Scamming with Style: Top 20 Colleges Face Lawsuit for Scamming Low-Income Students


Eiman Mir

It has been three years since the Operation Varsity Blues scandal. Celebrities, hedge fund millionaires, and college coaches were all charged for fraud and paid a total of $25 million to bribe their kids into college. The scandal raised debates about the inequity and lack of transparency in the college admissions process. 

Since the scandal, some schools began promising free tuition to students from families with annual incomes less than $125,00. As a result, the amount of first-generation and low-income students in the 2019-2020 freshman class increased by 20%. 

Nonetheless, the promise was a little too good to be true. 

On January 10, some of the same schools were charged with a lawsuit for handing out financial aid with a price-fixing cartel, making tuition prices higher than stated for over 170,000 low-income students. The schools included in the lawsuit are Brown University, the California Institute of Technology, the University of Chicago, Dartmouth, Cornell, Emory, Duke, Massachusetts Institute of Technology, Georgetown, Northwestern, Yale, Vanderbilt, the University of Pennsylvania, Rice, and Notre Dame.

All of the schools are a part of the 568 Presidents Group. The group was formed in the 1950s. Schools in this group collaborate on common goals for awarding non-federal financial aid to students and implementing need-blind policies to give all students an equal chance at the admissions process. 

The lawsuit accuses nine of the sixteen schools of considering student financial needs during the admissions process. The suit states, 568 Presidents group is breaking the law because they are not need-blind and discriminate in favor of wealthy applicants with financial connections that can help the school.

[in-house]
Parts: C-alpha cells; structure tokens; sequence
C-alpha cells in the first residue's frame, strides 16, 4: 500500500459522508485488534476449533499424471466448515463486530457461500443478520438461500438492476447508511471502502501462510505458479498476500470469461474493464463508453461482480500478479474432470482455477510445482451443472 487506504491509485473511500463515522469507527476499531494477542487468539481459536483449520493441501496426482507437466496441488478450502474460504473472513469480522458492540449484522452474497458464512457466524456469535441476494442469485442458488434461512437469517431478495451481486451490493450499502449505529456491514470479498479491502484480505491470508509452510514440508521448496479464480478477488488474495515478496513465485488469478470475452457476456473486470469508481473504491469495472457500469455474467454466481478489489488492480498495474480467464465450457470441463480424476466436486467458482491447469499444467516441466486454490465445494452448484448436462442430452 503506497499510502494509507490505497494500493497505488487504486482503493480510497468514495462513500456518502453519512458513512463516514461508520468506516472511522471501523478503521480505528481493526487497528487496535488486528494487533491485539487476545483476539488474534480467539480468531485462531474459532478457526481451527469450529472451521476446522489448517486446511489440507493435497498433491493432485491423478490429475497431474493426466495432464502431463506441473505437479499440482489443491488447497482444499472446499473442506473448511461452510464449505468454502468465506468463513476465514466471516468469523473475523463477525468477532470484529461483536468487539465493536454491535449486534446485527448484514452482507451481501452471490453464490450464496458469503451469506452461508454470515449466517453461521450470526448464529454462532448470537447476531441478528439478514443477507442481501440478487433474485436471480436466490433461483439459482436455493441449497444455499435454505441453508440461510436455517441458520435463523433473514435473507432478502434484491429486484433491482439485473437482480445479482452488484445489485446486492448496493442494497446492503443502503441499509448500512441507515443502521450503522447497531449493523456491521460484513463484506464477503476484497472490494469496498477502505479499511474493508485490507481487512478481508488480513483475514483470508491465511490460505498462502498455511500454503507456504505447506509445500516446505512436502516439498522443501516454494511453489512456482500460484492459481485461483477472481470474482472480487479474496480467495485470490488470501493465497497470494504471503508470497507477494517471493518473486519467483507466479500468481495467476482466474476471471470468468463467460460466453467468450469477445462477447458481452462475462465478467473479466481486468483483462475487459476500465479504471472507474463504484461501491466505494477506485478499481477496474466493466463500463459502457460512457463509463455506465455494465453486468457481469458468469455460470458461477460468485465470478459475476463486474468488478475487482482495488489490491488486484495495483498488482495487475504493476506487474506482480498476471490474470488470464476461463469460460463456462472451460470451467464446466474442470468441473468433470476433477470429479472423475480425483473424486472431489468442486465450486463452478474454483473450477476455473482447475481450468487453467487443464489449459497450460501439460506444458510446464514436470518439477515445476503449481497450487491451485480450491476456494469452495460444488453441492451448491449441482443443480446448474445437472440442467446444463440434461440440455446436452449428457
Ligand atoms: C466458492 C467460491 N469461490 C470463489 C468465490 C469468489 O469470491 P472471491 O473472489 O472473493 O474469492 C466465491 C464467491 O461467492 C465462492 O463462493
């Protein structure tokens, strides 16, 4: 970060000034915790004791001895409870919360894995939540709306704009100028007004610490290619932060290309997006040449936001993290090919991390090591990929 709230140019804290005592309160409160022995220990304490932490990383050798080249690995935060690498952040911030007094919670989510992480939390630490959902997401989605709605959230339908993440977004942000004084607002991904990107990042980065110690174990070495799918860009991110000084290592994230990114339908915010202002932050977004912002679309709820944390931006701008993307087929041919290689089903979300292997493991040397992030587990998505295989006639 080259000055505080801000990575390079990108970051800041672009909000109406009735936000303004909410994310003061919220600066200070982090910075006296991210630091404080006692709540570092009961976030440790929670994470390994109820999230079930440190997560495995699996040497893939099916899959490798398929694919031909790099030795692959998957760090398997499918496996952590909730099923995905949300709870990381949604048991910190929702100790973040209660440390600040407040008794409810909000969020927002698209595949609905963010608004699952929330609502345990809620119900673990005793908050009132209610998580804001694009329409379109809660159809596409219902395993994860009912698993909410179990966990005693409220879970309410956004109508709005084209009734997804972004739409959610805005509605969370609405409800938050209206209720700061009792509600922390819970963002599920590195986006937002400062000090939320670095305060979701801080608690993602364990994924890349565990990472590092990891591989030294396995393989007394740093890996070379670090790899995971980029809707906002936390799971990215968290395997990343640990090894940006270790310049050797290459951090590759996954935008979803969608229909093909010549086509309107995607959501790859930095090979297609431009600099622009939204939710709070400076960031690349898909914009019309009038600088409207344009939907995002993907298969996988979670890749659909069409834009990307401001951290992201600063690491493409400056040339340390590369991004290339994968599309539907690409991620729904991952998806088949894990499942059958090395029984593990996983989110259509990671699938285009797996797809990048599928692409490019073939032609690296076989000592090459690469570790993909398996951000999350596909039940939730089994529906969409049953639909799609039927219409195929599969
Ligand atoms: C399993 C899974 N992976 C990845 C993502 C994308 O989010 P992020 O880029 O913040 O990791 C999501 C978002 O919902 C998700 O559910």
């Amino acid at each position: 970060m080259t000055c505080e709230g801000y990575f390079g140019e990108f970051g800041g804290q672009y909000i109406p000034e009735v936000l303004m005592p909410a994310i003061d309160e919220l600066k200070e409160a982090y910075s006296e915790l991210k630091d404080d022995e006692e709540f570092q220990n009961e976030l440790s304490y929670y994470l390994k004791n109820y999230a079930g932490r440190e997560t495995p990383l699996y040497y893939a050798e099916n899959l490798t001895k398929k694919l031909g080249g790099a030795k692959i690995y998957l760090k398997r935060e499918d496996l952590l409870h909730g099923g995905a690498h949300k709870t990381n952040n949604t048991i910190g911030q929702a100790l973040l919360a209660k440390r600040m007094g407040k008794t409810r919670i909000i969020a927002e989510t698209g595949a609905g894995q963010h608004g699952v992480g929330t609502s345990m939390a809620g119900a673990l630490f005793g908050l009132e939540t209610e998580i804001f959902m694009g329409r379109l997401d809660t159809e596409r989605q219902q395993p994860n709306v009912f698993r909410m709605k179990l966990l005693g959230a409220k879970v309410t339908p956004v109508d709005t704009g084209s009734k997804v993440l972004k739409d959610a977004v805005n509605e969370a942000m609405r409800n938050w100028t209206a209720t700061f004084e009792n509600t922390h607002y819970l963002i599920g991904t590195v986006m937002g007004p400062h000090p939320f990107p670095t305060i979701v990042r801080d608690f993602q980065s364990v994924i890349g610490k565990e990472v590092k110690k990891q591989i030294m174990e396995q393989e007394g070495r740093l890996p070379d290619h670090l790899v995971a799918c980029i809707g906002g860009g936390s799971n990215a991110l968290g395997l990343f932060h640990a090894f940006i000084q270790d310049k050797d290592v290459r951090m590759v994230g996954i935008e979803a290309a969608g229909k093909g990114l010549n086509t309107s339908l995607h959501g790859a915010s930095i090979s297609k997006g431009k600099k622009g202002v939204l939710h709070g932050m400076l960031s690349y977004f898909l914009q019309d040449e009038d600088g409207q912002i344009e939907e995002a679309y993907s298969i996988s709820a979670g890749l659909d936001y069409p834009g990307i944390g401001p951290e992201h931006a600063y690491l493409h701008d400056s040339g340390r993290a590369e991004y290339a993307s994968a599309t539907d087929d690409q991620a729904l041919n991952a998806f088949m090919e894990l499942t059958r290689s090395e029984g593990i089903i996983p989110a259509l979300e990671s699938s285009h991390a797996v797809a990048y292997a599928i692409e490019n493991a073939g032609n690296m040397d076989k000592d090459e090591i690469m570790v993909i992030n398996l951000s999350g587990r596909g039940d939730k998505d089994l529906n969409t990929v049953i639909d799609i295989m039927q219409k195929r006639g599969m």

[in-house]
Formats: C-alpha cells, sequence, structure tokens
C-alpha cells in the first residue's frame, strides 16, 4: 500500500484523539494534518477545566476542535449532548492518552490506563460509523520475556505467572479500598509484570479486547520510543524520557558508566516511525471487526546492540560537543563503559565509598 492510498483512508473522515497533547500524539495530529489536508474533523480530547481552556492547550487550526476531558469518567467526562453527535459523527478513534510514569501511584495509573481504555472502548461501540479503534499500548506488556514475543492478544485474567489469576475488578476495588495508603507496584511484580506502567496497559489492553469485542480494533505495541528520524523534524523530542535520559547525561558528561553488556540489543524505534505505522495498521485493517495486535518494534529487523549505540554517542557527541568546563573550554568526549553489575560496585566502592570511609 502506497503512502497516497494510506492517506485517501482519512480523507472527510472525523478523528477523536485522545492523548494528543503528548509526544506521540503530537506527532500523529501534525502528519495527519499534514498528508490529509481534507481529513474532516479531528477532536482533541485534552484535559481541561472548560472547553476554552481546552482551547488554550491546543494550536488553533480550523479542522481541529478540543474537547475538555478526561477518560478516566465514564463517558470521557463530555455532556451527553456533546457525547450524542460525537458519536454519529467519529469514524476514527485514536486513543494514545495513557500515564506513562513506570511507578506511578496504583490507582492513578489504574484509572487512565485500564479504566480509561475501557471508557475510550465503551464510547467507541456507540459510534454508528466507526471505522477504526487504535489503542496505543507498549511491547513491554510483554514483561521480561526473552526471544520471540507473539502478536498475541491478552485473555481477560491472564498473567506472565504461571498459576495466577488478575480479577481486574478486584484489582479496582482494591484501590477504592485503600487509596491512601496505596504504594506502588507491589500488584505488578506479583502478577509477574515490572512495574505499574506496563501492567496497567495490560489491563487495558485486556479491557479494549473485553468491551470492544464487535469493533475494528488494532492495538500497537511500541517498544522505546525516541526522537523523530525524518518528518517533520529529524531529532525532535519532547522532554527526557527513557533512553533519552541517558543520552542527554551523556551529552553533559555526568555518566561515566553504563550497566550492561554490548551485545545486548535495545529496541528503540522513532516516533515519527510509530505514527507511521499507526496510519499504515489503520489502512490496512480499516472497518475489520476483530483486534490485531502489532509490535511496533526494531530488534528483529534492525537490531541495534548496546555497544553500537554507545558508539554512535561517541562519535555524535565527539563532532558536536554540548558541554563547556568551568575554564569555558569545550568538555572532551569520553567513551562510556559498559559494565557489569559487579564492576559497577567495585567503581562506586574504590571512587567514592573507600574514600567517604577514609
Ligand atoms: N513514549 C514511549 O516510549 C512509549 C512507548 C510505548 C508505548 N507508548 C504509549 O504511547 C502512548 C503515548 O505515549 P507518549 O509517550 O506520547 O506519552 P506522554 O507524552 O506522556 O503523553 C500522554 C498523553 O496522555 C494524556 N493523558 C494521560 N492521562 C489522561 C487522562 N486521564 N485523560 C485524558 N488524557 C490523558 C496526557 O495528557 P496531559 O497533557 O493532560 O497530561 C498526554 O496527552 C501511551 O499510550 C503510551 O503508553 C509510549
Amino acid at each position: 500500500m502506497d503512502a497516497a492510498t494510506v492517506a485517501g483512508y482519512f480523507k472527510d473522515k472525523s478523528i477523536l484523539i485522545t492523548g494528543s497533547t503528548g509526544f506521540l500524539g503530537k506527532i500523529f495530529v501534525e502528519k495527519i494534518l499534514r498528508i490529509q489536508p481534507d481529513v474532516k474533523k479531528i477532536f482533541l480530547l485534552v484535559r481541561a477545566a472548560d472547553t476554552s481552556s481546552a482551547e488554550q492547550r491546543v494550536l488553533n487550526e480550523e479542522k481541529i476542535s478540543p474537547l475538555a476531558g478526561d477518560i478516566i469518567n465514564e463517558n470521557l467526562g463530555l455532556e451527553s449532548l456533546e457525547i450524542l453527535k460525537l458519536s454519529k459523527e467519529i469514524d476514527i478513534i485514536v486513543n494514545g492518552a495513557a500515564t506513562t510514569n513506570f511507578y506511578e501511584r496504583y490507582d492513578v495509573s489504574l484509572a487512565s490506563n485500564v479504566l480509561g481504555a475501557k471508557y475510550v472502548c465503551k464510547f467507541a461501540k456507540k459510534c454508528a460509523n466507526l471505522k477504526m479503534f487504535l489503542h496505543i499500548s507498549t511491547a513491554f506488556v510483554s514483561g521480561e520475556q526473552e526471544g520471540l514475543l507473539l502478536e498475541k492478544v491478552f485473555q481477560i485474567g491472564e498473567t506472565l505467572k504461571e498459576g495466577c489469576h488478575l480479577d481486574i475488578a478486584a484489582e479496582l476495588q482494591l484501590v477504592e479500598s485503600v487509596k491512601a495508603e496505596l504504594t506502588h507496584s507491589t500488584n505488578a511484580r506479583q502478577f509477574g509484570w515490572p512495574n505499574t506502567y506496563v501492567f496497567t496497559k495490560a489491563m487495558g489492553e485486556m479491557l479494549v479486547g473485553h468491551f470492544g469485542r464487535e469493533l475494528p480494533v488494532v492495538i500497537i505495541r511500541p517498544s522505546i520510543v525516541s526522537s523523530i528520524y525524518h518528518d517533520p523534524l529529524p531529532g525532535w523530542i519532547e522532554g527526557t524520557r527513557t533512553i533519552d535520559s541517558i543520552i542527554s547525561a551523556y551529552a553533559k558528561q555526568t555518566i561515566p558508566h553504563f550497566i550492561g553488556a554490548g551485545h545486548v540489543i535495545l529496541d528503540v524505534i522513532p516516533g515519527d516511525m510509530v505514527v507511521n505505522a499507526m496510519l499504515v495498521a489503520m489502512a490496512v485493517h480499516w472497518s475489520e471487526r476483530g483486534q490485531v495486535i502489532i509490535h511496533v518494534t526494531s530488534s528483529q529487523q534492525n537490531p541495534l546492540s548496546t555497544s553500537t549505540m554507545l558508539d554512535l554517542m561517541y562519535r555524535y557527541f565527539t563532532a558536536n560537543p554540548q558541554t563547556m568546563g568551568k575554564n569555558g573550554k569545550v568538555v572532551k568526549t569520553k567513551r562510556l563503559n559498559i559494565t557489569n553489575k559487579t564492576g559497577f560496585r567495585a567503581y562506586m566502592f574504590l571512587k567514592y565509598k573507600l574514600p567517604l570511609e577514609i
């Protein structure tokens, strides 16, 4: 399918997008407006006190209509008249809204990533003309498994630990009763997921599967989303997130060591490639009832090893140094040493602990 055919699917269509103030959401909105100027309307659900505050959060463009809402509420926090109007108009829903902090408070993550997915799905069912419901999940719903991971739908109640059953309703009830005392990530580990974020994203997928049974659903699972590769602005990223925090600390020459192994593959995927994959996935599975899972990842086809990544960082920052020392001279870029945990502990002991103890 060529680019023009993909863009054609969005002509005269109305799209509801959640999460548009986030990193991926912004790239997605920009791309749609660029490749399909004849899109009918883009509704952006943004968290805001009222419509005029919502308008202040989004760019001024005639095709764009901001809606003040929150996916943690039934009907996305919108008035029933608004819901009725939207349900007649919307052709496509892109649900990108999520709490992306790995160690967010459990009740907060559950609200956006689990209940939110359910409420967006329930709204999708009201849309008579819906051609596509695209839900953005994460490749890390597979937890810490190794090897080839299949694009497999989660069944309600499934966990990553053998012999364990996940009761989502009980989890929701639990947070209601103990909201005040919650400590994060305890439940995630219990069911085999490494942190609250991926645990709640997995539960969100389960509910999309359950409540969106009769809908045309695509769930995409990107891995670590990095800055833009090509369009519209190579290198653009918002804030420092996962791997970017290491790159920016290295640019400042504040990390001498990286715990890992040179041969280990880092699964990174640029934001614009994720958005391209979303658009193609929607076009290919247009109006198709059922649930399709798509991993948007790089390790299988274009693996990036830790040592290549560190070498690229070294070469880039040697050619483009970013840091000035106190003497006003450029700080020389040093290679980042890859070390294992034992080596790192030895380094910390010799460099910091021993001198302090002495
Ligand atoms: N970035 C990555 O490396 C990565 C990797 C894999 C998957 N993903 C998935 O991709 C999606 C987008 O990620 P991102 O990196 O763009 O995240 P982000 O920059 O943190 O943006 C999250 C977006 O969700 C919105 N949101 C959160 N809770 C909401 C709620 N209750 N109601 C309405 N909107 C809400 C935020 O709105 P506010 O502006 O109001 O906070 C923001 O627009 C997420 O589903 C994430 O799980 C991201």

When these schools select wealthy students, low-income students are put at a disadvantage. The suit furthers, “Privileging the wealthy and disadvantaging the financially needy are inextricably linked…They are two sides of the same coin.” This occurrence is nothing new. As of 2020, only 7.3% of Ivy League students come from low-income families. Evidently, we have to think critically about how selective colleges are feeding into existing inequalities through discrimination and ignoring need-blind policies.

So far, Yale, Brown, and CalTech are the only schools to respond to the allegation, all reiterating that they believe their financial aid policies comply with any applicable laws. 

This lawsuit is not the first of its kind, and it most likely will not be the last. But unlike the Varsity Blues scandal, this is not about enticing athletic coaches and admission officers with donations, it’s about how selective colleges can strategically suppress the amount of financial aid given to low-income students and favor wealthy students in an already competitive enrolling class.